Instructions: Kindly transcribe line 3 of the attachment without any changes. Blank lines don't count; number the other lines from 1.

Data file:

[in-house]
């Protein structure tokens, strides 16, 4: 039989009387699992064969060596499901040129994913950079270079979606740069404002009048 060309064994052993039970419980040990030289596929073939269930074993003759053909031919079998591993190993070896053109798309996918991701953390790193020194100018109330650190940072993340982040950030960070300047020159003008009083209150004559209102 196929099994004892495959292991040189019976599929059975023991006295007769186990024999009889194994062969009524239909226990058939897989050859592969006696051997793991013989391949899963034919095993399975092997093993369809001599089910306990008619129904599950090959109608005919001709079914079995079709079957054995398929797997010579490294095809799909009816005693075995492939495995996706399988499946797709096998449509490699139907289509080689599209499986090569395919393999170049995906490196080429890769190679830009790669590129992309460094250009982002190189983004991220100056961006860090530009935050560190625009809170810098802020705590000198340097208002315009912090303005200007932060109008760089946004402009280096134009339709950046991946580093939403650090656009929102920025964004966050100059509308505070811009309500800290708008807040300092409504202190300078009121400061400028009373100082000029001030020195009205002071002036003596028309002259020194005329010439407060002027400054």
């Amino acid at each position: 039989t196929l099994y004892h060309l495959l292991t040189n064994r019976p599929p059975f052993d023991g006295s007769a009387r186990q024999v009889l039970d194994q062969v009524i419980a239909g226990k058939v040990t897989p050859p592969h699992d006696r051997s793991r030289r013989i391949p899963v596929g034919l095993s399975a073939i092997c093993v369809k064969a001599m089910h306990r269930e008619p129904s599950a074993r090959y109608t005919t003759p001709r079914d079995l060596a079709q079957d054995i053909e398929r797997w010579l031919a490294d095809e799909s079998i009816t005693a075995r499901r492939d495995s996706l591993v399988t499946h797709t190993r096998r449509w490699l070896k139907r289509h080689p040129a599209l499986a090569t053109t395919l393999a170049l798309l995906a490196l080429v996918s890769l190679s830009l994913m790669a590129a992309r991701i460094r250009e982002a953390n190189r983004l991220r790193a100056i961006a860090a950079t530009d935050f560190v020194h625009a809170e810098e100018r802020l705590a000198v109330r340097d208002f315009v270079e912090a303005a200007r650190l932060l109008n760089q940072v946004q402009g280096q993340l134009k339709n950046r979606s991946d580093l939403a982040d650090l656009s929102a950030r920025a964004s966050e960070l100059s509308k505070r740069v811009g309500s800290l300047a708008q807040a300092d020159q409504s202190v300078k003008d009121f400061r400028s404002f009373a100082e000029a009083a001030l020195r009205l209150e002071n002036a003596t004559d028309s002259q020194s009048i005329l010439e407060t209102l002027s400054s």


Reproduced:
């Amino acid at each position: 039989t196929l099994y004892h060309l495959l292991t040189n064994r019976p599929p059975f052993d023991g006295s007769a009387r186990q024999v009889l039970d194994q062969v009524i419980a239909g226990k058939v040990t897989p050859p592969h699992d006696r051997s793991r030289r013989i391949p899963v596929g034919l095993s399975a073939i092997c093993v369809k064969a001599m089910h306990r269930e008619p129904s599950a074993r090959y109608t005919t003759p001709r079914d079995l060596a079709q079957d054995i053909e398929r797997w010579l031919a490294d095809e799909s079998i009816t005693a075995r499901r492939d495995s996706l591993v399988t499946h797709t190993r096998r449509w490699l070896k139907r289509h080689p040129a599209l499986a090569t053109t395919l393999a170049l798309l995906a490196l080429v996918s890769l190679s830009l994913m790669a590129a992309r991701i460094r250009e982002a953390n190189r983004l991220r790193a100056i961006a860090a950079t530009d935050f560190v020194h625009a809170e810098e100018r802020l705590a000198v109330r340097d208002f315009v270079e912090a303005a200007r650190l932060l109008n760089q940072v946004q402009g280096q993340l134009k339709n950046r979606s991946d580093l939403a982040d650090l656009s929102a950030r920025a964004s966050e960070l100059s509308k505070r740069v811009g309500s800290l300047a708008q807040a300092d020159q409504s202190v300078k003008d009121f400061r400028s404002f009373a100082e000029a009083a001030l020195r009205l209150e002071n002036a003596t004559d028309s002259q020194s009048i005329l010439e407060t209102l002027s400054s």